Govt may buy more LRT trains to ease congestion

  • Economy
  • Friday, 23 Dec 2016

20th year: Johari (centre) cutting an anniversary cake with Prasarana president and group CEO Datuk Seri Azmi Abd Aziz (left) and Rapid Rail Sdn Bhd CEO Datuk Zohari Sulaiman during the Ampang line’s 20th anniversary celebration at Bukit Jalil LRT station.

KUALA LUMPUR: Second Finance Minister Datuk Johari Abdul Ghani said the government may invest in more trains on the light rail transit (LRT) lines to reduce congestion during peak hours.

“I have been informed that the LRT ridership are at almost 500,000 people per day, and this excludes the connectivity through the feeder buses. This is for the Sri Petaling & Ampang LRT line and the Kelana Jaya LRT line,” Johari said after officiating at the 20th anniversary of the LRT Ampang line.

“These (ridership) figures keep increasing so I have told Prasarana Malaysia Bhd that we may have to add more coaches so that we will be able to reduce congestion during the peak hours.

“We will invest a lot more money for the (LRT train) coaches and so there will be more train coaches during peak hours. And this will ease the congestion on the trains,” he added.

He did not give specifics when asked on the amount of additional investments that would be required but said that investments for public transportation usually spans over a few decades.

“It is the same for any country around the world and investments are long and have to be made up till 40-50 years. But what is more important is that while the investments are for a long period, the investment is already giving us returns in terms of aiding economic growth,” he said.

“For example, the LRT lines have helped the services sector of the economy that contributes to 54% of our GDP. Public transportation helps to facilitate people movement from one place to another and it has a very high multiplier effect on the economy as many areas of development that are happening today is happening in areas that were out of our imagination once before,” he added.

Johari cited Bukit Jalil and the Ampang areas where there were few people who preferred to stay in these areas but it was different now that the connectivity was present with the LRT and public transportation.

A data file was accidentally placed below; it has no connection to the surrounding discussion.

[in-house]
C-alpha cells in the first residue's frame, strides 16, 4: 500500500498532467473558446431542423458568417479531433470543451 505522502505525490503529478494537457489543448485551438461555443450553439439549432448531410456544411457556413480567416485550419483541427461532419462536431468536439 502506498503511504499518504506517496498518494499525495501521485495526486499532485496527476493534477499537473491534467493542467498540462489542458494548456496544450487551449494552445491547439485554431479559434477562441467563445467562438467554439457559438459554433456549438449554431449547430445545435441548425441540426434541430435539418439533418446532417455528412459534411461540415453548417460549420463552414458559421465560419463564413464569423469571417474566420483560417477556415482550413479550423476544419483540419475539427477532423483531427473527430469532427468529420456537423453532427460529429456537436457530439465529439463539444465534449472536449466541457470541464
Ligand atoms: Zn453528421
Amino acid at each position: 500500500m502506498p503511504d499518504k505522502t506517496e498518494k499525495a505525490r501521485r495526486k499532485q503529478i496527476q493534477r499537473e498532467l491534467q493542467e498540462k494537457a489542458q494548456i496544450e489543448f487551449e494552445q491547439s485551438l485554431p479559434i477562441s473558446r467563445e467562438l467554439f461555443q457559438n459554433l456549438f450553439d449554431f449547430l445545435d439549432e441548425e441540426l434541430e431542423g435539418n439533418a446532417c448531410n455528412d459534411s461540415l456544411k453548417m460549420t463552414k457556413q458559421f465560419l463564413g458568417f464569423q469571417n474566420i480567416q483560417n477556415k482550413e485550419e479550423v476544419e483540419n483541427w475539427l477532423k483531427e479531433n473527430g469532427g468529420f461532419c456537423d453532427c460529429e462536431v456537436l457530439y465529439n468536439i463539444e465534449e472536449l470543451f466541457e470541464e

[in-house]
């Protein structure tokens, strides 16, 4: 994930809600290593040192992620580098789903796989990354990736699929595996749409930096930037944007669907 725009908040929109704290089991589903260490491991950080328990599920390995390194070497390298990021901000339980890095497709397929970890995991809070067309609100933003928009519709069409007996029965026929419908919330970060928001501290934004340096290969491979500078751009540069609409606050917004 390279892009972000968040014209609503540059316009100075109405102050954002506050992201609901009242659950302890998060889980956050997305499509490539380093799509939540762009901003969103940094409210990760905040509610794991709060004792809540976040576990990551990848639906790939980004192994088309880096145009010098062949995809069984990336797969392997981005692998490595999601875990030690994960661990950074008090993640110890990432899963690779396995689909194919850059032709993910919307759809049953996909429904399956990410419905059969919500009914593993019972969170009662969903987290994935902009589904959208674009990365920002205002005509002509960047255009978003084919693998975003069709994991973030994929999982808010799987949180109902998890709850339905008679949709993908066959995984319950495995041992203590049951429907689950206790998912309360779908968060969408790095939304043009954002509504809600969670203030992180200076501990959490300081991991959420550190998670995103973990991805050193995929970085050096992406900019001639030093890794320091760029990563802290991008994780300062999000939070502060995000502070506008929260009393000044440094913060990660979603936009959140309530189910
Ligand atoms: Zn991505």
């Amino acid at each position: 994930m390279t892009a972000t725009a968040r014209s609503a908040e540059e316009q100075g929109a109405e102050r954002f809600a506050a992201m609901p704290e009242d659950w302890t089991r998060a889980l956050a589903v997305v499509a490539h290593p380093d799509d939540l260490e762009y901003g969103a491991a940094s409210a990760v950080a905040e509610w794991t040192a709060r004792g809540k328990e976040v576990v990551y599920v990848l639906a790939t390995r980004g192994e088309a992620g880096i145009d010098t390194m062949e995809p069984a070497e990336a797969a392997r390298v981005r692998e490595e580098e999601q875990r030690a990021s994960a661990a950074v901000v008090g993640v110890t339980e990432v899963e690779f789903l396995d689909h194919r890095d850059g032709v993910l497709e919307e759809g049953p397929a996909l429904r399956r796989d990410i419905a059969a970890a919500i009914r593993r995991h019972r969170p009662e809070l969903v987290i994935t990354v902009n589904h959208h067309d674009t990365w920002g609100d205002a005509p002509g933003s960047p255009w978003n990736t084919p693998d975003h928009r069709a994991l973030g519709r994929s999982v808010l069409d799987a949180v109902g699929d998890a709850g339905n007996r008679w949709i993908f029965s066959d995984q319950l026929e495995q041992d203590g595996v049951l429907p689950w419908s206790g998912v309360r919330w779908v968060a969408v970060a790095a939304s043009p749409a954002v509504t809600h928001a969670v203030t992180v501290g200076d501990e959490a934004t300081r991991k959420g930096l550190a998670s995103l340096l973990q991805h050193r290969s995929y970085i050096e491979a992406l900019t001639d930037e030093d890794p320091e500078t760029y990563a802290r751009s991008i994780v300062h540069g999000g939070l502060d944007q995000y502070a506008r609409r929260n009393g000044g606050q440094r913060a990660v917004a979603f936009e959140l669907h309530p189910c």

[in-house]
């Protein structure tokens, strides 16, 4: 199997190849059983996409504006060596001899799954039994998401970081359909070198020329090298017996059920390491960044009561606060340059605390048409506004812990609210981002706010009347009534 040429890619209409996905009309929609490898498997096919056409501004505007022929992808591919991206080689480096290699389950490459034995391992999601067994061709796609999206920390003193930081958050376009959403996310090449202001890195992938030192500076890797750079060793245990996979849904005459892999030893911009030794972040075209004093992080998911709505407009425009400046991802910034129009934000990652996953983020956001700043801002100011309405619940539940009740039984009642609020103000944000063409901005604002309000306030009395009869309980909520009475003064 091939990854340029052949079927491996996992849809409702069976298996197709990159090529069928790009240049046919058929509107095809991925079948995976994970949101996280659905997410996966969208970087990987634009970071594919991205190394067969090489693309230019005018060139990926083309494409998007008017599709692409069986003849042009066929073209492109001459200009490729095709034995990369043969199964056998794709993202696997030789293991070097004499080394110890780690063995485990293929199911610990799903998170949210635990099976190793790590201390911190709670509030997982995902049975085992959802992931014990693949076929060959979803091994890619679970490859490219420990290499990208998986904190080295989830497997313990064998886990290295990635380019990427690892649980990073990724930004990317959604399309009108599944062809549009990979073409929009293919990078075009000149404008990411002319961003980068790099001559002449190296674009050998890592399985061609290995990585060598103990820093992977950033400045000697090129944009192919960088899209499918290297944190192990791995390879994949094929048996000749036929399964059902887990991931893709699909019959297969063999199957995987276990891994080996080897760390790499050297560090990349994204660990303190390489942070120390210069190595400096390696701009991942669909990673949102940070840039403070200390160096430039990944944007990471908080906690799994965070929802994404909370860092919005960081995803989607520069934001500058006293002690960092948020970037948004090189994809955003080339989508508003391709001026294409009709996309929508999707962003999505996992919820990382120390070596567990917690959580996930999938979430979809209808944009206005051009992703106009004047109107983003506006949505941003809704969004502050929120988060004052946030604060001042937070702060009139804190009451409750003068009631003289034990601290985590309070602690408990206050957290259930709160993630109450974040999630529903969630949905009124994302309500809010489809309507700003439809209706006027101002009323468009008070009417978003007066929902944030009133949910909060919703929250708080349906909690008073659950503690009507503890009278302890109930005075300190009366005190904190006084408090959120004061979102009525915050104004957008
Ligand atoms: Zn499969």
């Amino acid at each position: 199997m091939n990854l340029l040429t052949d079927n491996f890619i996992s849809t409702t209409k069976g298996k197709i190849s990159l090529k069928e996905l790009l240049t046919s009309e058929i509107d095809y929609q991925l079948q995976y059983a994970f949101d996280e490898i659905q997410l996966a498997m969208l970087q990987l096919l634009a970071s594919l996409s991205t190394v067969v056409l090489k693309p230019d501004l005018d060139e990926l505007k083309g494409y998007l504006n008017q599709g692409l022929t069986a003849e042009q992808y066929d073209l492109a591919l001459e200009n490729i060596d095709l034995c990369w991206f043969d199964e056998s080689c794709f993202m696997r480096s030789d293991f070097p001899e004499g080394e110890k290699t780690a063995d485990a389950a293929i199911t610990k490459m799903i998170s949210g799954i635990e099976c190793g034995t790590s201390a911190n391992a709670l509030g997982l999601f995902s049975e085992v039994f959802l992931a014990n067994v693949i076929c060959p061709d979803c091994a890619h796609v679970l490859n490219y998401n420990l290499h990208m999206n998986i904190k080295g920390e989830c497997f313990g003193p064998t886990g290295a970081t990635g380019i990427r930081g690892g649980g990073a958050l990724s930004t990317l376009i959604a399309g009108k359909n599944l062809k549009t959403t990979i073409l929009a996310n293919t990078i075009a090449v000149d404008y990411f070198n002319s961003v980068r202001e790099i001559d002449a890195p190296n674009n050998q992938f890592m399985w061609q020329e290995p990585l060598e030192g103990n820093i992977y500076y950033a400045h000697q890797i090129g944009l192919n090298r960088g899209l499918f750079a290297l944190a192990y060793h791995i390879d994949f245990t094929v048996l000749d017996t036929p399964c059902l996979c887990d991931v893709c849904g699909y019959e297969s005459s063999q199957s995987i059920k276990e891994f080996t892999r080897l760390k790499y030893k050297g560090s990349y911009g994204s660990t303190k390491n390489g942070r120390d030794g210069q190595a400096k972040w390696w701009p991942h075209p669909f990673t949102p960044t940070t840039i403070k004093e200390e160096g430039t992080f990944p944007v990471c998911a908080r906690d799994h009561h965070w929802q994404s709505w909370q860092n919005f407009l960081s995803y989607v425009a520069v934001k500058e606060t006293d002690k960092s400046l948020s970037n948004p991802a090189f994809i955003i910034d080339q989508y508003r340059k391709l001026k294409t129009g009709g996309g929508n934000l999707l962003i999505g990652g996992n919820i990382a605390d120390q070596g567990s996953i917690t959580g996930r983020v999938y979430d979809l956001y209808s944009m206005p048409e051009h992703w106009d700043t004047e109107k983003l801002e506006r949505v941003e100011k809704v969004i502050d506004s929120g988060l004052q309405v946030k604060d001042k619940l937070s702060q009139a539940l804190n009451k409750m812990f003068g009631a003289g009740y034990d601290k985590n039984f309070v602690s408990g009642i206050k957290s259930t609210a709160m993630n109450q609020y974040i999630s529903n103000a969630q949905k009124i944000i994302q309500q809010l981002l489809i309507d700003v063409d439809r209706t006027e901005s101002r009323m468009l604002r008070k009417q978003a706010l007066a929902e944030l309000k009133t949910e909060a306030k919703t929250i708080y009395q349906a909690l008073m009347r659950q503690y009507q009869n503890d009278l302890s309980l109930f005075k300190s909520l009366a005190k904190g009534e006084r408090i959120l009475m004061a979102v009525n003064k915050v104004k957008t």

“Increased connectivity through public transportation would also mean that people especially those whom have just started working and cannot not afford a car can now commute to and from work,” he said.

Prasarana recently deployed a new fleet of 50 trains of six coaches on the LRT Ampang Line which is sourced from China’s CSR Zhuzhou Electric Locomotive Co.

Meanwhile, Johari said there would not be any significant impact from Petronas’ oil production cuts on the economy.

“This is in line with the cuts by Opec which we hope can help control oil prices. If Petronas produces around 500,000 barrels per day (bpd) and we cut 20,000 bpd, this is only less than 5% of our total production,” he said.

“The volume will compensate the price difference. So we may not see any impact,” he added.

Petronas had announced that it would reduce its output on a voluntary basis beginning next year in line with an initiative taken by members and non-members of the Opec to help improve prices.

The production cut is part of a collective effort by major oil producers globally to ease the current supply glut of crude oil.

In a statement earlier in the week, Petronas said that in light of the pact made in Vienna, Austria on Dec 10 between Opec and non-Opec producers, it would make a voluntary adjustment involving up to 20,000 bpd of crude from the country’s 2016 average production.

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